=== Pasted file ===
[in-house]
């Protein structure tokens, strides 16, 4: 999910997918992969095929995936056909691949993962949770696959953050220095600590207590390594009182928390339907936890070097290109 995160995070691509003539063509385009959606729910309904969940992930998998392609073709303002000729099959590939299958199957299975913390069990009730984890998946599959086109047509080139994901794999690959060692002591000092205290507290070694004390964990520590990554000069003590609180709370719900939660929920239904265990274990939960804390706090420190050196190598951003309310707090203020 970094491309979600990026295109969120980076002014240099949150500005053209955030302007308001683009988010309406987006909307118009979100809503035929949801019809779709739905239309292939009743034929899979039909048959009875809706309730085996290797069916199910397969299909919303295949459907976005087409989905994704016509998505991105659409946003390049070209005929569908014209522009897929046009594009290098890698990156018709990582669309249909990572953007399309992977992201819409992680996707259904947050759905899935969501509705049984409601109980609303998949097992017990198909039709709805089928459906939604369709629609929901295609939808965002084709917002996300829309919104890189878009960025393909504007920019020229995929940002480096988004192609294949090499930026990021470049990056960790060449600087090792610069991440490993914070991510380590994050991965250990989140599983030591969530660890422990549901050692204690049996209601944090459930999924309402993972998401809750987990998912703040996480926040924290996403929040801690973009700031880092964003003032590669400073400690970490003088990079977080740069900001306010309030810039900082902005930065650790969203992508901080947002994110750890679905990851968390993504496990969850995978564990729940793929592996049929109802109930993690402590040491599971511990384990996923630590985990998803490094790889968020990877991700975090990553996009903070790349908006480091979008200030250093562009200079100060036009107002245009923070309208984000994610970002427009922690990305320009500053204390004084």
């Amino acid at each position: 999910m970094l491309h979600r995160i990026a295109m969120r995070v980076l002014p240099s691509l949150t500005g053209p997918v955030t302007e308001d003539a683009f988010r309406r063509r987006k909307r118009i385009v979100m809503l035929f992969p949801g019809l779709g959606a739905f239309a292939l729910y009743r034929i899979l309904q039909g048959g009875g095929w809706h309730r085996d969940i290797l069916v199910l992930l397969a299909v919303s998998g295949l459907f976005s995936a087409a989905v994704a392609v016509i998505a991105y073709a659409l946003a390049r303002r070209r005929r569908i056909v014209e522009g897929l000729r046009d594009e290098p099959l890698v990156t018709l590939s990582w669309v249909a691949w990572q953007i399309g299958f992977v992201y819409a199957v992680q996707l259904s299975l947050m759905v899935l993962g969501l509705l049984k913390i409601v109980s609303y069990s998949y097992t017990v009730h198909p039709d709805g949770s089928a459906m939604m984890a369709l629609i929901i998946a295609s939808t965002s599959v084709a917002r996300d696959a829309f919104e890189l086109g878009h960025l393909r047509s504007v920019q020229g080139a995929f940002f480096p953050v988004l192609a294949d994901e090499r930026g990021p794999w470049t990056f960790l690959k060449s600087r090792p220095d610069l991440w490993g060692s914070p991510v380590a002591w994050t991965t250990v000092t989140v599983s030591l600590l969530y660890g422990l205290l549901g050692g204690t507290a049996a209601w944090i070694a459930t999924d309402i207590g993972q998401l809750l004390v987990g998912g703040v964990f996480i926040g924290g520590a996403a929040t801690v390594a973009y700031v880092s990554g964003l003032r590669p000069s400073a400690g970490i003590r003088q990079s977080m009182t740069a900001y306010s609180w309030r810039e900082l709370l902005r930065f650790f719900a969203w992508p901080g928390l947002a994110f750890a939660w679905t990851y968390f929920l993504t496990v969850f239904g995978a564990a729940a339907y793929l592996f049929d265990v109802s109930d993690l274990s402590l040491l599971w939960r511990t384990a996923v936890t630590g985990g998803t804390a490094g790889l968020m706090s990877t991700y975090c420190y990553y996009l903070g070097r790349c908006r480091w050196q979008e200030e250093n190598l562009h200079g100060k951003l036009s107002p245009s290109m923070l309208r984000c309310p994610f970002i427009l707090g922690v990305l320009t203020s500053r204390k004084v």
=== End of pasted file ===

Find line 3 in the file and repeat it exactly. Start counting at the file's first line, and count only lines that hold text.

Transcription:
């Amino acid at each position: 999910m970094l491309h979600r995160i990026a295109m969120r995070v980076l002014p240099s691509l949150t500005g053209p997918v955030t302007e308001d003539a683009f988010r309406r063509r987006k909307r118009i385009v979100m809503l035929f992969p949801g019809l779709g959606a739905f239309a292939l729910y009743r034929i899979l309904q039909g048959g009875g095929w809706h309730r085996d969940i290797l069916v199910l992930l397969a299909v919303s998998g295949l459907f976005s995936a087409a989905v994704a392609v016509i998505a991105y073709a659409l946003a390049r303002r070209r005929r569908i056909v014209e522009g897929l000729r046009d594009e290098p099959l890698v990156t018709l590939s990582w669309v249909a691949w990572q953007i399309g299958f992977v992201y819409a199957v992680q996707l259904s299975l947050m759905v899935l993962g969501l509705l049984k913390i409601v109980s609303y069990s998949y097992t017990v009730h198909p039709d709805g949770s089928a459906m939604m984890a369709l629609i929901i998946a295609s939808t965002s599959v084709a917002r996300d696959a829309f919104e890189l086109g878009h960025l393909r047509s504007v920019q020229g080139a995929f940002f480096p953050v988004l192609a294949d994901e090499r930026g990021p794999w470049t990056f960790l690959k060449s600087r090792p220095d610069l991440w490993g060692s914070p991510v380590a002591w994050t991965t250990v000092t989140v599983s030591l600590l969530y660890g422990l205290l549901g050692g204690t507290a049996a209601w944090i070694a459930t999924d309402i207590g993972q998401l809750l004390v987990g998912g703040v964990f996480i926040g924290g520590a996403a929040t801690v390594a973009y700031v880092s990554g964003l003032r590669p000069s400073a400690g970490i003590r003088q990079s977080m009182t740069a900001y306010s609180w309030r810039e900082l709370l902005r930065f650790f719900a969203w992508p901080g928390l947002a994110f750890a939660w679905t990851y968390f929920l993504t496990v969850f239904g995978a564990a729940a339907y793929l592996f049929d265990v109802s109930d993690l274990s402590l040491l599971w939960r511990t384990a996923v936890t630590g985990g998803t804390a490094g790889l968020m706090s990877t991700y975090c420190y990553y996009l903070g070097r790349c908006r480091w050196q979008e200030e250093n190598l562009h200079g100060k951003l036009s107002p245009s290109m923070l309208r984000c309310p994610f970002i427009l707090g922690v990305l320009t203020s500053r204390k004084v």